If we look at the problem again, we notice that have four equations and six variables. If you recall when you did simultaneous equations, you always had two variables and two equations. To solve equations and ensure that a value is obtained for them we must have equal number of equations and equal number of variables. Unfortunately, we do not have in this case. To get around that problem, we set the some variables equal to zero, to allow equal number of variables and equal number of equations. So, in this case where we have 6 variables and 4 equations, we will need to set two variables equal to zero, and thus have 4 variables and 4 equations.

We note if we look at our equations, we see that if we set Q and R equal to zero, we can obtain values for P, S1, S2 and S3. The variables that are set to zero are called non basic variables (NBV) and those that a value has been obtained for are called basic variables (BV).

If Q = 0 and R = 0, then P = 0; S1 = 100, S2 = 80 and S3 = 40. This solution to this equation is called the basic feasible solution (it is the simplest solution). Q and R are thus the non-basic variables and P, S1, S2 and S3 are basic variables.

 P  - 3Q - 2R = 0 2Q + R + S1 = 100 Q + R + S2 = 80 Q + S3 = 40

Step 5. Place the basic variables into the tableau.

If we look at the tableau, we would note there are columns with only a one and three zeroes (shaded in pink). You will notice that these four columns are actually our basic variables columns (P, S1, S2 and S3). We need to enter our basic variables into the basic variables columns. To decide which row our basic variable should enter, we look at a basic variables column, and locate the row in which the 1 is placed. For example, for P, the 1 is located in row 0. Therefore, the basic variable, P, will enter in row 0, in the BV column. Similarly, for the S1 column, the 1 appears in row 1, and thus S1 enters into row 1 of the BV column. The same applies for S2 and S3

 Margin P Q R S1 S2 S3 RHS BV Ratio Row 1 -3 -2 0 0 0 0 P 0 0 2 1 1 0 0 100 S1 1 0 1 1 0 1 0 80 S2 2 0 1 0 0 0 1 40 S3 3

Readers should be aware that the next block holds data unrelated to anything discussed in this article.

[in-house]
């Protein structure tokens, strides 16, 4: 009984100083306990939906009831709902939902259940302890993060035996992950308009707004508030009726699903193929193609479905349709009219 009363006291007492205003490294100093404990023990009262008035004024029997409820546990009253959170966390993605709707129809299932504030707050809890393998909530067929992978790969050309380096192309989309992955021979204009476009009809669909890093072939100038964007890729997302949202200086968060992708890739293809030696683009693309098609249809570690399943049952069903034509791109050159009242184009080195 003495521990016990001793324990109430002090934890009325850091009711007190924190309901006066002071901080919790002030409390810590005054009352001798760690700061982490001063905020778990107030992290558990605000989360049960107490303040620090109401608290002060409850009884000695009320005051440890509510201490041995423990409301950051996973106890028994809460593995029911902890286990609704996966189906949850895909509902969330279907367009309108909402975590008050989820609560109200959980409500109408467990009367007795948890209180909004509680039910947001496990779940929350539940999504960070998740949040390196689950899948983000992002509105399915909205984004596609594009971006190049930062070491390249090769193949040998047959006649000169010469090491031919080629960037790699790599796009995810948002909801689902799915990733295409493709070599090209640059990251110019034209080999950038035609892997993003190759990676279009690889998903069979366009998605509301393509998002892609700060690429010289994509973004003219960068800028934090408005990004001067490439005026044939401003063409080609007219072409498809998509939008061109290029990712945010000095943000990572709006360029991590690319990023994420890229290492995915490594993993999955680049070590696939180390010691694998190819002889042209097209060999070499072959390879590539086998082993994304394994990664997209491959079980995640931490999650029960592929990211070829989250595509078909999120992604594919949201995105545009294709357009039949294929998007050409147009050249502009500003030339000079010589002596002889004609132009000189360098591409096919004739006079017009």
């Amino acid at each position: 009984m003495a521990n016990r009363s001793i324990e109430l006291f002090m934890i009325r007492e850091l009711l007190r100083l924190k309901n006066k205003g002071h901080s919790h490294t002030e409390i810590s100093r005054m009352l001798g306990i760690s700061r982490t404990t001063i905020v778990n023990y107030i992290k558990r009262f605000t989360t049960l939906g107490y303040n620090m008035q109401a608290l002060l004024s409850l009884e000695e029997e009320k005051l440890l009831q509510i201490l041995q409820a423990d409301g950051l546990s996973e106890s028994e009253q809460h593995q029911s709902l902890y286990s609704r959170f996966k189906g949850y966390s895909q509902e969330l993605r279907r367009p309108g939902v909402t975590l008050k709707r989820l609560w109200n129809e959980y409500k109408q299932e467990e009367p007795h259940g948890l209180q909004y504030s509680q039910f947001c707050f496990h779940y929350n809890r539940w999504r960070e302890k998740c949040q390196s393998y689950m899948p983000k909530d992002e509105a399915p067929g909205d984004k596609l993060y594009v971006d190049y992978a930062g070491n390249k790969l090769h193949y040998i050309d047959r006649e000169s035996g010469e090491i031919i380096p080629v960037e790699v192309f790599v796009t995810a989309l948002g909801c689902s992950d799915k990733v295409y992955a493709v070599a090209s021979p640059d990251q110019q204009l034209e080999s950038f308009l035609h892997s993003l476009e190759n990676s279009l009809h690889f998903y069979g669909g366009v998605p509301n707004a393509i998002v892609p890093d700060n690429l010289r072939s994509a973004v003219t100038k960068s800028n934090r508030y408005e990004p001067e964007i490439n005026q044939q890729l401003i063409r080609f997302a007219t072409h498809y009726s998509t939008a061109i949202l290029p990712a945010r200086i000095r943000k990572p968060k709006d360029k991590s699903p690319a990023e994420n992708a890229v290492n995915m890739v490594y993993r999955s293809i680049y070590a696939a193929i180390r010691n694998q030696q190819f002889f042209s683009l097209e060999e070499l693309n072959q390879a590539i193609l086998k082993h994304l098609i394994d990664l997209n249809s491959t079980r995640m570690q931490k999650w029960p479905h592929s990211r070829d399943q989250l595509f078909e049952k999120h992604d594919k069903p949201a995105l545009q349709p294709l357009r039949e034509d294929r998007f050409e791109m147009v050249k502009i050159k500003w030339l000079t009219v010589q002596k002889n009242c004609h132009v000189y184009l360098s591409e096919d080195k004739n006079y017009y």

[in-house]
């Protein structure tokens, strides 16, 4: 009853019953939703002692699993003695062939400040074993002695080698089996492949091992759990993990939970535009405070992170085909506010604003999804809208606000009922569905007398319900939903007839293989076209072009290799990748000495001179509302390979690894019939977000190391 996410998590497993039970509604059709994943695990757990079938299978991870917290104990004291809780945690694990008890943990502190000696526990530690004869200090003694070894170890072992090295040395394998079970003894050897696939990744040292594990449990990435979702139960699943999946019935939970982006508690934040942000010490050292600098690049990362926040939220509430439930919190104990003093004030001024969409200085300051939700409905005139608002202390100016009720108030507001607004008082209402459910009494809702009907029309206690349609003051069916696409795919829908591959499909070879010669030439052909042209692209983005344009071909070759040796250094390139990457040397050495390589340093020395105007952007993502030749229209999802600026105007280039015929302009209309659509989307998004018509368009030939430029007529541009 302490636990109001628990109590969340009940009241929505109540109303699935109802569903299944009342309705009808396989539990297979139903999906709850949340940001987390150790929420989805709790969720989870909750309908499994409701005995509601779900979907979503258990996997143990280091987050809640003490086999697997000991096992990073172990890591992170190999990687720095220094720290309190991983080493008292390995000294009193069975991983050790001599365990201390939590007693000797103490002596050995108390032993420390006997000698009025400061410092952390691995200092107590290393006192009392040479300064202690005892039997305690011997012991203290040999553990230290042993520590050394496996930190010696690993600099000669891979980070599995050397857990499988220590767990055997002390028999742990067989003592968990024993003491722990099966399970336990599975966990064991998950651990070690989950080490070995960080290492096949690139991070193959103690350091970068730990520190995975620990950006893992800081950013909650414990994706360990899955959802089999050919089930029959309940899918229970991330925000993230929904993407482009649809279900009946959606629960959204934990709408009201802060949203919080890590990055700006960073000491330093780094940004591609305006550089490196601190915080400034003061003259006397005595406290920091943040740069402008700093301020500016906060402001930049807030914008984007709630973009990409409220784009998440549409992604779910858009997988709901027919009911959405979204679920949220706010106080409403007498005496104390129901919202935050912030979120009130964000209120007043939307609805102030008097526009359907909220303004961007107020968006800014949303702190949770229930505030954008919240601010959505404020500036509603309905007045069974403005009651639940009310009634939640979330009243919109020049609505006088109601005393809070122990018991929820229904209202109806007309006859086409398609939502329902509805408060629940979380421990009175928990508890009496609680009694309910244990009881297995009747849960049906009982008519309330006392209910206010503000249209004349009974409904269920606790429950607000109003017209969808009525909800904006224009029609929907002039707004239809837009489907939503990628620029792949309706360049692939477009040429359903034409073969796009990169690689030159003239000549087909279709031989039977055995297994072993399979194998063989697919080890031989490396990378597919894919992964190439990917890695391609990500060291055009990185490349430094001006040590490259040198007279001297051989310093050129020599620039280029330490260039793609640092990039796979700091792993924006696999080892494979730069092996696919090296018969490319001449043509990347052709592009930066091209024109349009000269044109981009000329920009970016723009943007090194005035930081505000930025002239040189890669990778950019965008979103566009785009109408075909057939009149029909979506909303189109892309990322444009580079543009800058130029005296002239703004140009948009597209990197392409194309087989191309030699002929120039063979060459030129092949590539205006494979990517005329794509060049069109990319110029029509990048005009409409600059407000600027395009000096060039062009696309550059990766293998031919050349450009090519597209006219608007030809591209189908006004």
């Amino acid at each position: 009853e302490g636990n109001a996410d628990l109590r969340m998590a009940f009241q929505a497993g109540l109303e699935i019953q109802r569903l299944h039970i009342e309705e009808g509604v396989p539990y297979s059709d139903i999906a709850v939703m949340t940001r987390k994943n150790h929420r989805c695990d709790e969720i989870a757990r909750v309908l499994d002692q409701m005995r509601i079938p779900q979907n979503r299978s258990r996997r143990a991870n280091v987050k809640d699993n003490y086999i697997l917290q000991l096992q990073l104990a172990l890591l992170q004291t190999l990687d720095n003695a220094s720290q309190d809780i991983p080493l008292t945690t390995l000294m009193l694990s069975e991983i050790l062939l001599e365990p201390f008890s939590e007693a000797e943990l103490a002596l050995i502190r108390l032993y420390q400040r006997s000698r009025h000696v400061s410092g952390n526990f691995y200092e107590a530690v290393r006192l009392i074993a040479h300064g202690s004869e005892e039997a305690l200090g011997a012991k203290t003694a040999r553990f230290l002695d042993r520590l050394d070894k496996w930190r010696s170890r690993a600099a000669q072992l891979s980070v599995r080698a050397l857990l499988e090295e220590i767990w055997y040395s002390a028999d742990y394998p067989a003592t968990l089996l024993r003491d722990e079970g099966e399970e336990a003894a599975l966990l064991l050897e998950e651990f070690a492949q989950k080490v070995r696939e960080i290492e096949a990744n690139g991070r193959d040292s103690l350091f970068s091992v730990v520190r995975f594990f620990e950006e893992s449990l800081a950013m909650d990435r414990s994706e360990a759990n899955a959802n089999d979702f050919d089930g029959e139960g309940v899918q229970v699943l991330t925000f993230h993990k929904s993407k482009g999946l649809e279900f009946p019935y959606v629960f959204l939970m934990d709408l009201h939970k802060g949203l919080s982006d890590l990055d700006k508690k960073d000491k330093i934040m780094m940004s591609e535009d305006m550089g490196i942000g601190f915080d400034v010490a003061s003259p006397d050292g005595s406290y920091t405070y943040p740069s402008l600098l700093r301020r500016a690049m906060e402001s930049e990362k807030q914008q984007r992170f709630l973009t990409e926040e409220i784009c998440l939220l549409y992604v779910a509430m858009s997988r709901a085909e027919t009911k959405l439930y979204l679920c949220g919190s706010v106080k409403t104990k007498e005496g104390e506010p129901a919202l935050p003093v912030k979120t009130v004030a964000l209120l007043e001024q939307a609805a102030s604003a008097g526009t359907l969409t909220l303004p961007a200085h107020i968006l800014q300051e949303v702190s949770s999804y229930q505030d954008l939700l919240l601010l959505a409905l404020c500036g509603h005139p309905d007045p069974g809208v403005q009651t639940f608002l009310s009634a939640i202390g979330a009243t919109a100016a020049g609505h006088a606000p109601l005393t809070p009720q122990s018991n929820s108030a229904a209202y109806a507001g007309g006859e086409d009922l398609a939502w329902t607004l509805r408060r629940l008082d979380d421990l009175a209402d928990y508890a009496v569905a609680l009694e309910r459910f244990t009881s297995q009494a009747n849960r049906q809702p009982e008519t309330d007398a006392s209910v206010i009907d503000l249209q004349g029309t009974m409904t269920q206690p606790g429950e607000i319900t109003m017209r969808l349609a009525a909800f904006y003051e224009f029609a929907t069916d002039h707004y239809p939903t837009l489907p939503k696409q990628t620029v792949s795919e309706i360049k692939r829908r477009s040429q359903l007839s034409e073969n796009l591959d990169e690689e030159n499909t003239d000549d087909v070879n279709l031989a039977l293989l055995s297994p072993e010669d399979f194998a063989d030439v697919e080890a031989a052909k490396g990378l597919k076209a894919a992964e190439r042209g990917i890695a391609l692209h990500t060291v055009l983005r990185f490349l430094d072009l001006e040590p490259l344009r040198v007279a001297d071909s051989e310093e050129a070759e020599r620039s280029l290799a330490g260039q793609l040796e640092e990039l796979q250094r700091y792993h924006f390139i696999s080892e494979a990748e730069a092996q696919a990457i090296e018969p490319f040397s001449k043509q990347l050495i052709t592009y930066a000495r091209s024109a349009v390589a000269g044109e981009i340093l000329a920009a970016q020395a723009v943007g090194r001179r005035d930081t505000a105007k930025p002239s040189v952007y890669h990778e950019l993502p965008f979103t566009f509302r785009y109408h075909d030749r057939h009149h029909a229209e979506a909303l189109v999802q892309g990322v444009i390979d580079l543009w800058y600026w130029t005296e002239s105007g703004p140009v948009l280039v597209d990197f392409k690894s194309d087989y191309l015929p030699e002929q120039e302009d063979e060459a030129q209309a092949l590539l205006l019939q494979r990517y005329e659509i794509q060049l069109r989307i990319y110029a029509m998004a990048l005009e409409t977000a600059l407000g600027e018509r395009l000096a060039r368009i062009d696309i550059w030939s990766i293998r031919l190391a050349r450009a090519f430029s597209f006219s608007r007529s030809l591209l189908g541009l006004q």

Step 6. Determine the entering variable.

If we look back at our objective function:

P = 3Q + 2R

We note that if we wish to increase P, the best variable to have a high value is Q, because its coefficient of 3 is higher than R’s coefficient of 2.

Thus we will like to make Q as large as possible. Q is called our entering variable (EV). If you remember we had rewritten the objective equation as

P – 3Q – 2R = 0

And we placed its coefficients into the tableau. We note that the entering variable, Q, has the highest negative value. Thus, whenever we need to find the entering variable from the tableau, we look at the row containing the objective function (row 0), and locate the variable with highest negative value (shaded in yellow).[1]

 Margin P Q R S1 S2 S3 RHS BV Ratio Row 1 -3 -2 0 0 0 0 P 0 0 2 1 1 0 0 100 S1 1 0 1 1 0 1 0 80 S2 2 0 1 0 0 0 1 40 S3 3

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[1] If we were doing a minimization problem then we would look for the variable that will decrease the objective function the most i.e. the most positive in the tableau e.g. If U=X-2Y-S, we will try and make Y the largest value, when we rewrite the problem U - X + 2Y + S = 0, and place it into the tableau, Y has the highest positive coefficient. All steps follow exactly the same (even the ratio test) except in the objective function row, we look for the most positive number to be the entering variable. The minimization problem is finished when there are only negative numbers in row 0.